Scrolls & Leaves | The healing power of a shipwreck

Scrolls & Leaves | The healing power of a shipwreck

A ship that crashed on the coast of Fiji in 1884 has become a potent symbol to unite Fijians and Indian descendents

Indentured labourers in Fiji - Museum of Fiji, Credit:

On 11 May 1884, a ship named Syria crashed against a reef off the coast of Fiji, spilling some of her 540 Indian passengers into the waters. Some were crushed in the debris, and others jumped off the ship thinking they could walk to the shore. Some 57 people lost their lives. And until recently, it was believed that colonial officials rescued the others. 

The people on the ship were Indian indentured labourers taken to Fiji by British officials to work on colonial sugar plantations. The Syria shipwreck has lived on in the collective memory of Indo-Fijians, marking their ancestors’ suffering at the turn of the 20th century. After Britain outlawed African slavery in 1833, it had to find workers for the backbreaking labour on plantations. Indian labourers were considered docile and dedicated, and colonial officials exported them as bonded labourers. 

The Fijian labour trade began in 1879, without consultation with the native Fijians. By 1916, when it ended, 60,000 Indians were on the island. The Indians and Fijians were kept in separate racial compartments by the British administrators, so the two communities did not mix.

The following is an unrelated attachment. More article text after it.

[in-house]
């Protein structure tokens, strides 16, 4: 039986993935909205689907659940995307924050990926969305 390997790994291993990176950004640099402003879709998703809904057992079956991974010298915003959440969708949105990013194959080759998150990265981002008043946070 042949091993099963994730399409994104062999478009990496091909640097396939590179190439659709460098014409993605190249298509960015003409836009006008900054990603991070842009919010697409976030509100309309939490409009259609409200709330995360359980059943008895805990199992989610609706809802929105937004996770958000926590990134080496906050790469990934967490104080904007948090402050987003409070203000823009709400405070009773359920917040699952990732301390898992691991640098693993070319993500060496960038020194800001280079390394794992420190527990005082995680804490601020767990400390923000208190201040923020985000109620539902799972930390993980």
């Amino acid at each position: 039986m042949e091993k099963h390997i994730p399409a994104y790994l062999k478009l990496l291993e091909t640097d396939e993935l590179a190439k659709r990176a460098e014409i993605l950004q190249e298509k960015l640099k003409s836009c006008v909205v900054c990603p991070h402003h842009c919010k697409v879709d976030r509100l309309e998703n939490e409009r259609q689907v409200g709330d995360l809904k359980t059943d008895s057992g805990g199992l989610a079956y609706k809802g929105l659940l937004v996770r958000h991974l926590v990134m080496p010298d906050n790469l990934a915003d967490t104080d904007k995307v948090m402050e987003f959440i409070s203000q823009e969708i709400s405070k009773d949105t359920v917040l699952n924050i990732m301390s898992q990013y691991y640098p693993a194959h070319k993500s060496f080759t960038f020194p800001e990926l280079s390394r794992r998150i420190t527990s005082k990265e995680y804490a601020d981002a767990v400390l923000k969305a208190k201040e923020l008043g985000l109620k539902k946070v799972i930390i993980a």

The experience of indenture echoes the stories of slavery in North America; women were raped, people were beaten, kids got cholera. After indenture, many Indians settled on the island and began to cultivate the land. By the 1980s, their descendents had assumed important roles in Fijian society. 

That stoked simmering ethnic tensions, and since 1987, multiple military coups have left Indo-Fijians at a disadvantage in the country. Many have left for Australia, New Zealand, the US and Canada. 

One hope for healing the divisions is the story of Syria. New research suggests that local villagers were instrumental in the rescue, even more so than the colonial administrators. They got to the spot 30 hours before the government did. This recognition has helped heal divides, with some Indo-Fijian representatives traveling to the village to honour the Fijians who helped the rescue. And the Fijian villagers, in response, have recognized the survivors of the Syria as ‘children of the chief’ -- a traditional Fijian honour reserved only for islanders. 

In this episode, you’ll hear the story of indentured labourers to Fiji and their search for home. Please visit for episode notes, and to follow along on other stories. 

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